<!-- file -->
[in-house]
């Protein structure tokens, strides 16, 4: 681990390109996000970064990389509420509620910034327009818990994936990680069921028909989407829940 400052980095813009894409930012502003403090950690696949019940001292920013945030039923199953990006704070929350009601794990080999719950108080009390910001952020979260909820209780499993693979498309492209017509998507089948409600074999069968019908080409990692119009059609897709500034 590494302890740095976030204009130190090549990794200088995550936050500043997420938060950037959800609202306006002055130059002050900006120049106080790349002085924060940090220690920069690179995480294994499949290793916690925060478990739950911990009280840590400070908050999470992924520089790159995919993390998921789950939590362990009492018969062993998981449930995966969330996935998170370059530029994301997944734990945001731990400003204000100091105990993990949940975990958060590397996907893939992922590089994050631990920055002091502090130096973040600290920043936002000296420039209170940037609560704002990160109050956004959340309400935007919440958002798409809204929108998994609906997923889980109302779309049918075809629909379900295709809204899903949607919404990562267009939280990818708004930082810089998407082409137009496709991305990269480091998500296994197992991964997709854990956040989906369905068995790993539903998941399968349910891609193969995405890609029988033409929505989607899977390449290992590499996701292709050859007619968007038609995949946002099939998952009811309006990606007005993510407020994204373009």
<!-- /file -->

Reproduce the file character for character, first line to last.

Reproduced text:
[in-house]
């Protein structure tokens, strides 16, 4: 681990390109996000970064990389509420509620910034327009818990994936990680069921028909989407829940 400052980095813009894409930012502003403090950690696949019940001292920013945030039923199953990006704070929350009601794990080999719950108080009390910001952020979260909820209780499993693979498309492209017509998507089948409600074999069968019908080409990692119009059609897709500034 590494302890740095976030204009130190090549990794200088995550936050500043997420938060950037959800609202306006002055130059002050900006120049106080790349002085924060940090220690920069690179995480294994499949290793916690925060478990739950911990009280840590400070908050999470992924520089790159995919993390998921789950939590362990009492018969062993998981449930995966969330996935998170370059530029994301997944734990945001731990400003204000100091105990993990949940975990958060590397996907893939992922590089994050631990920055002091502090130096973040600290920043936002000296420039209170940037609560704002990160109050956004959340309400935007919440958002798409809204929108998994609906997923889980109302779309049918075809629909379900295709809204899903949607919404990562267009939280990818708004930082810089998407082409137009496709991305990269480091998500296994197992991964997709854990956040989906369905068995790993539903998941399968349910891609193969995405890609029988033409929505989607899977390449290992590499996701292709050859007619968007038609995949946002099939998952009811309006990606007005993510407020994204373009």